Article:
South Korean President Moon Jae-in began his third summit with leader of Democratic People’s Republic of Korea (DPRK) Kim Jong Un on Tuesday with possibly his hardest mission to date — brokering some kind of compromise to keep DRPK’s talks with Washington from imploding and pushing ahead with his own plans to expand economic cooperation and bring a stable peace to the Korean Peninsula.
CGTN’s Shane Hahm reports.
Kim gave the South Korean president an exceedingly warm welcome, meeting him and his wife at Pyongyang’s airport — itself a very unusual gesture — then riding into town with Moon in an open limousine through streets lined with crowds of DPRK people, who cheered and waved the flag of their country and a blue-and-white flag that symbolizes Korean unity.
Hours after his arrival, Moon began an official summit with Kim at the ruling Workers’ Party headquarters. The two were joined by two of their top deputies — South Korean intelligence chief Suh Hoon and presidential security director Chung Eui-yong for Moon, and Kim Jong Un’s sister, Kim Yo Jong, and senior Workers’ Party official Kim Yong Chol for the DPRK’s leader, according to Moon’s office.
At the start of their meeting, Kim thanked Moon for brokering a June summit with U.S. President Donald Trump.
“It’s not too much to say that it’s Moon’s efforts that arranged a historic DPRK-U.S. summit. Because of that, the regional political situation has been stabilized and more progress on DRPK-U.S. ties is expected,” Kim said, according to South Korean media pool reports and Moon’s office.
Moon responded by expressing his own thanks to Kim for making a “bold decision” in a New Year’s speech to open a new era of detente and send a delegation to the South Korean Winter Olympics in February.
The results of the talks weren’t immediately available. Seoul officials earlier said they would focus on how to achieve denuclearization of the Korean Peninsula, decrease military tensions along their border and improve overall ties. The North’s media said the talks would reaffirm their commitment to Korean peace, unity and prosperity.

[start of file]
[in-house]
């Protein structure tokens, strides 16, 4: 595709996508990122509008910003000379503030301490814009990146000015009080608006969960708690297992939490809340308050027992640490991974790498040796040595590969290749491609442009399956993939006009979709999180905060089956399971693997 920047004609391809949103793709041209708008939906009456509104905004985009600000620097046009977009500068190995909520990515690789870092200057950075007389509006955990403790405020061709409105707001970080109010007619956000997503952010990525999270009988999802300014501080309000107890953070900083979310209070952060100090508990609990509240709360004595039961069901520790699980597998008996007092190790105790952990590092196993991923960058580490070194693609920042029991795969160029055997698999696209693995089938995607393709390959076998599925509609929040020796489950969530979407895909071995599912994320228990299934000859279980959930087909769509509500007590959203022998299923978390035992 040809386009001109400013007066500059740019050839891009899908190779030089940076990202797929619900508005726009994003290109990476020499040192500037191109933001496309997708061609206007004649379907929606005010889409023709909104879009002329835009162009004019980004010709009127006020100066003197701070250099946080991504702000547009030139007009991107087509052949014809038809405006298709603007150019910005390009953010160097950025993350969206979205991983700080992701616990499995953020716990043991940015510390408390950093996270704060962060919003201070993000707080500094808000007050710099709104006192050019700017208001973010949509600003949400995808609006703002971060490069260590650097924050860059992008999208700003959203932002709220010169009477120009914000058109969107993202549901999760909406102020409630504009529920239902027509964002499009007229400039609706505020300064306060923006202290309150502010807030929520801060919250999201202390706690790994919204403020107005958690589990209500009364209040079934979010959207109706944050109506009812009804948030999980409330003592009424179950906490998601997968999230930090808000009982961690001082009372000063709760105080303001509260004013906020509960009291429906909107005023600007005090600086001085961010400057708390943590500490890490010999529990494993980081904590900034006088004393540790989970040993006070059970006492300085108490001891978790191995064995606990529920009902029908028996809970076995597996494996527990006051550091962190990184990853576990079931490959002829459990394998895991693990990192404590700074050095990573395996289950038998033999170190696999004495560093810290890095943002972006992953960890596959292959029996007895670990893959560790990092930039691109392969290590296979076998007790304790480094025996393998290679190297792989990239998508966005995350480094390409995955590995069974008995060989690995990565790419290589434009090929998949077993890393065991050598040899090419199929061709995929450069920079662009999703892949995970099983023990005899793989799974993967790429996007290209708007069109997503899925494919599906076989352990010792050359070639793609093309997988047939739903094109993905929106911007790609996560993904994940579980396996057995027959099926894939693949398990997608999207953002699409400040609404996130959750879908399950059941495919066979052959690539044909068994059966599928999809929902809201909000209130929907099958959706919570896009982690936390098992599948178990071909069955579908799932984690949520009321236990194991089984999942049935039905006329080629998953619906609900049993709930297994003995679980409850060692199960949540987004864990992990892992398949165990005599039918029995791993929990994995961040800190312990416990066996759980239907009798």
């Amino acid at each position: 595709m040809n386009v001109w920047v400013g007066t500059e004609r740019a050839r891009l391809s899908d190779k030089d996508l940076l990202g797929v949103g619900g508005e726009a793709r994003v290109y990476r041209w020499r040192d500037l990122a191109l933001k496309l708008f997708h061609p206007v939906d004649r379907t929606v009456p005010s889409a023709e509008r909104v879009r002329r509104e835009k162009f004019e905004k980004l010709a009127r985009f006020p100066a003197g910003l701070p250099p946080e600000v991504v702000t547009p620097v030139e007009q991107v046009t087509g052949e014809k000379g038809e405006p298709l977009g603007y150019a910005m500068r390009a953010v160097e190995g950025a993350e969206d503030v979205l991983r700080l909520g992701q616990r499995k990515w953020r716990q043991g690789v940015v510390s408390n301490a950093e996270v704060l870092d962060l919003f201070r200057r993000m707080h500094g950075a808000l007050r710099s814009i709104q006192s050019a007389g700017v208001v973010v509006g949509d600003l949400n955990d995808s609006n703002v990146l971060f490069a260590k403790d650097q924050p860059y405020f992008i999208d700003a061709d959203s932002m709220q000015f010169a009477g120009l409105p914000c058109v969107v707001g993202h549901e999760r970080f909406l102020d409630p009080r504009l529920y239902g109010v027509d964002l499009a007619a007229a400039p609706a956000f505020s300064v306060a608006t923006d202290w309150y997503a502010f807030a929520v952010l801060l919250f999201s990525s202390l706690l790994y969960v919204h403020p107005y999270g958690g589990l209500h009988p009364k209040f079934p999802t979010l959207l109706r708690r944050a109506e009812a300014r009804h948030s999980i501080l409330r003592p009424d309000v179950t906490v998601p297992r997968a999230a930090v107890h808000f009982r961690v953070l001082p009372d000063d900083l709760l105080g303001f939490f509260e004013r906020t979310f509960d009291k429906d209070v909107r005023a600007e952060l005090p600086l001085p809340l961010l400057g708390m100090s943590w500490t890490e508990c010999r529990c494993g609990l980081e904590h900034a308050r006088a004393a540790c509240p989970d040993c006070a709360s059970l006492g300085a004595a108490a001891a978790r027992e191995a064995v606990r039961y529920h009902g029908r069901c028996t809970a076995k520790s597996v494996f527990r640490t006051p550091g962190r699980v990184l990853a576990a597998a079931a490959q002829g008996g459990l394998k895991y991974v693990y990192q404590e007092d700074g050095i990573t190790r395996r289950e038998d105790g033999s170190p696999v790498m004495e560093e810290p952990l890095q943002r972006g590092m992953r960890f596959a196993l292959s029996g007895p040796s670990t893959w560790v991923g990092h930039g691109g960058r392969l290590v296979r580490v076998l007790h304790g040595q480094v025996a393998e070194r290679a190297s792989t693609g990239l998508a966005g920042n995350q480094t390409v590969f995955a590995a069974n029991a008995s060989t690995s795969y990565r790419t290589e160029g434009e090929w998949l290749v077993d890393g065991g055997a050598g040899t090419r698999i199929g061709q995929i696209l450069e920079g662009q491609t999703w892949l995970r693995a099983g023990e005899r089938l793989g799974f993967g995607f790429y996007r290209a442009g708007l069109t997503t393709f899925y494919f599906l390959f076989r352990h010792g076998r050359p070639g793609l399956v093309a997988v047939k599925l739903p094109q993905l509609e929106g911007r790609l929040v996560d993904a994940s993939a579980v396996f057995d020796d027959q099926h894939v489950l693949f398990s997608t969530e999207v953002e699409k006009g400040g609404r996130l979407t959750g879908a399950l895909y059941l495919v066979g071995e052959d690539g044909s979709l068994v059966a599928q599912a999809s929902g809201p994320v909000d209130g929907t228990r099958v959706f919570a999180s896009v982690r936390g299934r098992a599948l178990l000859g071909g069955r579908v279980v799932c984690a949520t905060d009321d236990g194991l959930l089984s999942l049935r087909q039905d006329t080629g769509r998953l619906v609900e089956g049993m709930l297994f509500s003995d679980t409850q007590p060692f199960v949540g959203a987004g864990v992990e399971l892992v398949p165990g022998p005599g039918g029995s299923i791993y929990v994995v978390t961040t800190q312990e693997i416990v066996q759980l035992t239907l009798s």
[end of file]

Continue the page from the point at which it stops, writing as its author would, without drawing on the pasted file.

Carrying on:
During a conversation at the Paekhwawon guest house where Moon was to stay, Kim said DPRK people hope diplomacy will yield positive results. “I think it was our people’s wish that we come up with good results as fast as we can,” Kim said, according to the media pool reports.
Moon responded that “Our hearts are fluttering, but at the same we have heavy hearts,” and added, “We have built trust and friendship between us, so I think all will be well.”
The two are to meet again on Wednesday.
More than in their previous encounters, when the mere fact of meeting and resuming a dialogue was seen as a major step forward, Moon is under pressure to leave Thursday with some concrete accomplishments.
One of Moon’s objectives — and one that also interests Kim — was clear from the people he took with him. Traveling on Moon’s government jet was Samsung scion Lee Jae-yong and other business leaders, underscoring Moon’s hopes to expand cross-border business projects. Currently, however, all major joint projects between the Koreas are stalled because of U.S.-led sanctions.
But the nuclear issue was sure to cast a shadow over negotiations on joint projects.
Before leaving Seoul, Moon vowed to push for “irreversible, permanent peace” and for better dialogue between Pyongyang and Washington.
“This summit would be very meaningful if it yielded a resumption of DPRK-U.S. talks,” Moon said Tuesday just before his departure. “It’s very important for South and DPRK to meet frequently, and we are turning to a phase where we can meet anytime we want.”
South Korea last week opened a liaison office in the North’s city of Kaesong, near the Demilitarized Zone. Another possible area of agreement could be on a formal statement on ending the Korean War, which was halted in 1953 by what was intended to be a temporary armistice. Military officials have discussed possibly disarming a jointly controlled area at the Koreas’ shared border village, removing front-line guard posts and halting hostile acts along their sea boundary.
Moon is the third South Korean leader to visit DPRK’s capital for summits, but the first since 2007.